Nutrien Ltd. (TSX:NTR)(NYSE:NTR), formed in the merger of Potash Corporation of Saskatchewan and Agrium Inc., is now the world’s largest fertilizer company. The stock is now off 14% from its high and appears to be a very compelling value play for those looking to profit off a rebound in agricultural commodities. The stock has a safe 2.67% dividend yield that will be rewarded to shareholders while they wait for such a rebound to happen; however, investors need to realize that they could be waiting a lot longer than a year for the rebound story to come to fruition.
As such, I believe Nutrien remains an untimely investment, despite its attractive valuation. The long-term thesis is sound for those bullish on potash and nitrogen prices; however, near-term pains are still in the cards and the lower-than-average dividend yield may not be enough of an incentive for many investors to remain in the stock over the short to medium term before any agricultural commodities have the opportunity to take off.
What could send shares higher this year?
Nitrogen prices have begun to pick up over the past year, and with Chinese urea exports to North America on the decline, it’s likely that nitrogen prices could continue to see strength over the next year. That should provide Nutrien shares with a modest boost; however, the outlook for potash isn’t nearly as bright, so investors should maintain realistic expectations when it comes to a rebound.
In addition, the company may begin a share-repurchase program at some point in 2018. I think it’s highly likely, especially when you consider the remarkable amount of insider buying activity of late. Management believes Nutrien shares are undervalued, and that’s typically the best time for a company to begin a share-buyback program.
The stage for a rebound isn’t quite there yet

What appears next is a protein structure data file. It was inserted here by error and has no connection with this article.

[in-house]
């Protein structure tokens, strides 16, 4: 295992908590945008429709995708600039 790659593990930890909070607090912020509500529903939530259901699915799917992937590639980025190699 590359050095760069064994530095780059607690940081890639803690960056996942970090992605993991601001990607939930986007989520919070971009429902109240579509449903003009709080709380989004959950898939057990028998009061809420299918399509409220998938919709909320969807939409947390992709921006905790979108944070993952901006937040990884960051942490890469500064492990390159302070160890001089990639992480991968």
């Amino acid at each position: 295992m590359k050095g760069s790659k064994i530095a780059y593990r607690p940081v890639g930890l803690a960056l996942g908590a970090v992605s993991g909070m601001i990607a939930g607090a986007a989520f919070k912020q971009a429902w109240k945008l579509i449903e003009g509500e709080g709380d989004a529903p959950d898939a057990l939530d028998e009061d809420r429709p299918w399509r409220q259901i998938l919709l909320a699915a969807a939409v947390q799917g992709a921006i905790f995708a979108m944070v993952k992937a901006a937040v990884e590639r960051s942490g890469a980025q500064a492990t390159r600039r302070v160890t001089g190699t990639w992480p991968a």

Management believes that $500 million worth of cost-saving synergies can be realized by the conclusion of 2019, but due to the low amount of overlap between the two legacy businesses, I think $500 million may be too optimistic, especially since unexpected integration issues may catch the company off guard.
Furthermore, a potash glut may continue for years with competitors like Uralkaliy PAO moving forward with a volume-over-price strategy. Nutrien’s potash operations may enjoy extremely low operating costs, but that won’t mean anything if potash prices are further weakened by competing producers.
Investors shouldn’t expect too much over the near term. Over the next five years and beyond though, there appears to be substantial upside and a relative margin of safety in Nutrien. If you’re looking for a buy-and-hold-forever stock for your TFSA, Nutrien may be what you’re looking for, but over the short to medium term, there are other opportunities out there with far superior dividend yields than Nutrien. So, unless you’re keen on obtaining exposure to fertilizer, I’d look elsewhere.
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Fool contributor Joey Frenette has no position in any of the stocks mentioned. Nutrien is a recommendation of Stock Advisor Canada.